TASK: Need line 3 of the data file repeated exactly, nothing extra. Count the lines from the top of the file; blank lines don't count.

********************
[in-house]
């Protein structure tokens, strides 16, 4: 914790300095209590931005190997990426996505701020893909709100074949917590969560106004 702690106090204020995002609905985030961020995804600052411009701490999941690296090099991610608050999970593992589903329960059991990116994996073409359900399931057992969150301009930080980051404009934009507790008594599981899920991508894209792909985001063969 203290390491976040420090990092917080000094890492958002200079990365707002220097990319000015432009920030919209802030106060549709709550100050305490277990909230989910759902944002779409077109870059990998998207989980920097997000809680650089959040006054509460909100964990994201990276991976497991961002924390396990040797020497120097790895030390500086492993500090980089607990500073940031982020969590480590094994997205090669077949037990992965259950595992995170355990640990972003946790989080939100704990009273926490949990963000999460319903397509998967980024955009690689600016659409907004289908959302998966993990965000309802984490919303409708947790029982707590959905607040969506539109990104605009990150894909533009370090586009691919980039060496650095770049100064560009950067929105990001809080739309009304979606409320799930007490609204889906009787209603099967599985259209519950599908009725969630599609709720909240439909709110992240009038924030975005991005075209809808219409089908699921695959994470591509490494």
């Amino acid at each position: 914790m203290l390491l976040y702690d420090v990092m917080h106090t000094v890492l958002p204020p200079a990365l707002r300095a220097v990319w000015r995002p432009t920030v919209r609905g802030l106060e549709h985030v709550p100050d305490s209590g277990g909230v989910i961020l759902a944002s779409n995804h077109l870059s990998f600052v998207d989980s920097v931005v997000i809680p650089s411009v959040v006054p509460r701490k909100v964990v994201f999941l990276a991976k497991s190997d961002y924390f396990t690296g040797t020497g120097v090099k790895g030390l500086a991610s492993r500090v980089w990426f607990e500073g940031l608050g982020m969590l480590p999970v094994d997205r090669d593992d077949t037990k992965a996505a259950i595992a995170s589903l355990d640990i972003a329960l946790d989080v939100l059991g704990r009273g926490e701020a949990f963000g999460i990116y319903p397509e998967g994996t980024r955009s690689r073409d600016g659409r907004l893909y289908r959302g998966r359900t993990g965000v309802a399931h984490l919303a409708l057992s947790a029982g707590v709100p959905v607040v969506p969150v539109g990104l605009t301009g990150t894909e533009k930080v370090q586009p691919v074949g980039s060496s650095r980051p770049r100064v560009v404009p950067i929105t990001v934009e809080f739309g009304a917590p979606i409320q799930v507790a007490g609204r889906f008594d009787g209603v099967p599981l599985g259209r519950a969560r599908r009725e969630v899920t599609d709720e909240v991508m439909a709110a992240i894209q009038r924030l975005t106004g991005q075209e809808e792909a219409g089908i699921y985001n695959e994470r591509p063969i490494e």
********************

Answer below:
């Amino acid at each position: 914790m203290l390491l976040y702690d420090v990092m917080h106090t000094v890492l958002p204020p200079a990365l707002r300095a220097v990319w000015r995002p432009t920030v919209r609905g802030l106060e549709h985030v709550p100050d305490s209590g277990g909230v989910i961020l759902a944002s779409n995804h077109l870059s990998f600052v998207d989980s920097v931005v997000i809680p650089s411009v959040v006054p509460r701490k909100v964990v994201f999941l990276a991976k497991s190997d961002y924390f396990t690296g040797t020497g120097v090099k790895g030390l500086a991610s492993r500090v980089w990426f607990e500073g940031l608050g982020m969590l480590p999970v094994d997205r090669d593992d077949t037990k992965a996505a259950i595992a995170s589903l355990d640990i972003a329960l946790d989080v939100l059991g704990r009273g926490e701020a949990f963000g999460i990116y319903p397509e998967g994996t980024r955009s690689r073409d600016g659409r907004l893909y289908r959302g998966r359900t993990g965000v309802a399931h984490l919303a409708l057992s947790a029982g707590v709100p959905v607040v969506p969150v539109g990104l605009t301009g990150t894909e533009k930080v370090q586009p691919v074949g980039s060496s650095r980051p770049r100064v560009v404009p950067i929105t990001v934009e809080f739309g009304a917590p979606i409320q799930v507790a007490g609204r889906f008594d009787g209603v099967p599981l599985g259209r519950a969560r599908r009725e969630v899920t599609d709720e909240v991508m439909a709110a992240i894209q009038r924030l975005t106004g991005q075209e809808e792909a219409g089908i699921y985001n695959e994470r591509p063969i490494e």